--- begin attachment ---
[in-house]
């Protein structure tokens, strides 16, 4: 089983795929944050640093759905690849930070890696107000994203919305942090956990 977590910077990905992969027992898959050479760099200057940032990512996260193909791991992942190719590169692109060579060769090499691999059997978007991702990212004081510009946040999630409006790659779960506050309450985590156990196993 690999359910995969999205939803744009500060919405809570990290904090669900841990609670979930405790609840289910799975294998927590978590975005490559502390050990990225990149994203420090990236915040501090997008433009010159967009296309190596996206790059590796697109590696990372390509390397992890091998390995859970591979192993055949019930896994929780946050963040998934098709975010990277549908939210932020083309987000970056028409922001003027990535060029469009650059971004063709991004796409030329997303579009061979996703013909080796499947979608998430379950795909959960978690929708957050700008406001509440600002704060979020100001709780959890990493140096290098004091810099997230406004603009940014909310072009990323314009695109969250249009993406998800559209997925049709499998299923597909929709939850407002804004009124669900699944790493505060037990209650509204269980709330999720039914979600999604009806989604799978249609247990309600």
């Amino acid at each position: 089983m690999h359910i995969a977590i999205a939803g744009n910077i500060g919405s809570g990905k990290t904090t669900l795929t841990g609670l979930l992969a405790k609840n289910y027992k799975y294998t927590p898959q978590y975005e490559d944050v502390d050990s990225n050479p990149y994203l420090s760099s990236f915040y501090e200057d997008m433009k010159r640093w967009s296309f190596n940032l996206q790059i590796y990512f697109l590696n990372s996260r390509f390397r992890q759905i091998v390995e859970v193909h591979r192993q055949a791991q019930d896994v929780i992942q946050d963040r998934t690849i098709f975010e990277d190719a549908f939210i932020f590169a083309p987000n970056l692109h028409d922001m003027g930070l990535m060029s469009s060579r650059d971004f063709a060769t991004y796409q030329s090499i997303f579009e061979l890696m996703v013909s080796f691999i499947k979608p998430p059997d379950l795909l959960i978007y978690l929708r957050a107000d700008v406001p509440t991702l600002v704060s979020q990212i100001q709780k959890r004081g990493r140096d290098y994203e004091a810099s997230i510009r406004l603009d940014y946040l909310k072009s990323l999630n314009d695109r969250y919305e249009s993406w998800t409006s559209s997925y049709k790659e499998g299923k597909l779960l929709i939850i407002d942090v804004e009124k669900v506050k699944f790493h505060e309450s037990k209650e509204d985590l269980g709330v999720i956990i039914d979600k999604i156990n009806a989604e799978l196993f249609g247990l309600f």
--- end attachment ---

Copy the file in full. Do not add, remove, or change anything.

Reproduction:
[in-house]
């Protein structure tokens, strides 16, 4: 089983795929944050640093759905690849930070890696107000994203919305942090956990 977590910077990905992969027992898959050479760099200057940032990512996260193909791991992942190719590169692109060579060769090499691999059997978007991702990212004081510009946040999630409006790659779960506050309450985590156990196993 690999359910995969999205939803744009500060919405809570990290904090669900841990609670979930405790609840289910799975294998927590978590975005490559502390050990990225990149994203420090990236915040501090997008433009010159967009296309190596996206790059590796697109590696990372390509390397992890091998390995859970591979192993055949019930896994929780946050963040998934098709975010990277549908939210932020083309987000970056028409922001003027990535060029469009650059971004063709991004796409030329997303579009061979996703013909080796499947979608998430379950795909959960978690929708957050700008406001509440600002704060979020100001709780959890990493140096290098004091810099997230406004603009940014909310072009990323314009695109969250249009993406998800559209997925049709499998299923597909929709939850407002804004009124669900699944790493505060037990209650509204269980709330999720039914979600999604009806989604799978249609247990309600």
């Amino acid at each position: 089983m690999h359910i995969a977590i999205a939803g744009n910077i500060g919405s809570g990905k990290t904090t669900l795929t841990g609670l979930l992969a405790k609840n289910y027992k799975y294998t927590p898959q978590y975005e490559d944050v502390d050990s990225n050479p990149y994203l420090s760099s990236f915040y501090e200057d997008m433009k010159r640093w967009s296309f190596n940032l996206q790059i590796y990512f697109l590696n990372s996260r390509f390397r992890q759905i091998v390995e859970v193909h591979r192993q055949a791991q019930d896994v929780i992942q946050d963040r998934t690849i098709f975010e990277d190719a549908f939210i932020f590169a083309p987000n970056l692109h028409d922001m003027g930070l990535m060029s469009s060579r650059d971004f063709a060769t991004y796409q030329s090499i997303f579009e061979l890696m996703v013909s080796f691999i499947k979608p998430p059997d379950l795909l959960i978007y978690l929708r957050a107000d700008v406001p509440t991702l600002v704060s979020q990212i100001q709780k959890r004081g990493r140096d290098y994203e004091a810099s997230i510009r406004l603009d940014y946040l909310k072009s990323l999630n314009d695109r969250y919305e249009s993406w998800t409006s559209s997925y049709k790659e499998g299923k597909l779960l929709i939850i407002d942090v804004e009124k669900v506050k699944f790493h505060e309450s037990k209650e509204d985590l269980g709330v999720i956990i039914d979600k999604i156990n009806a989604e799978l196993f249609g247990l309600f």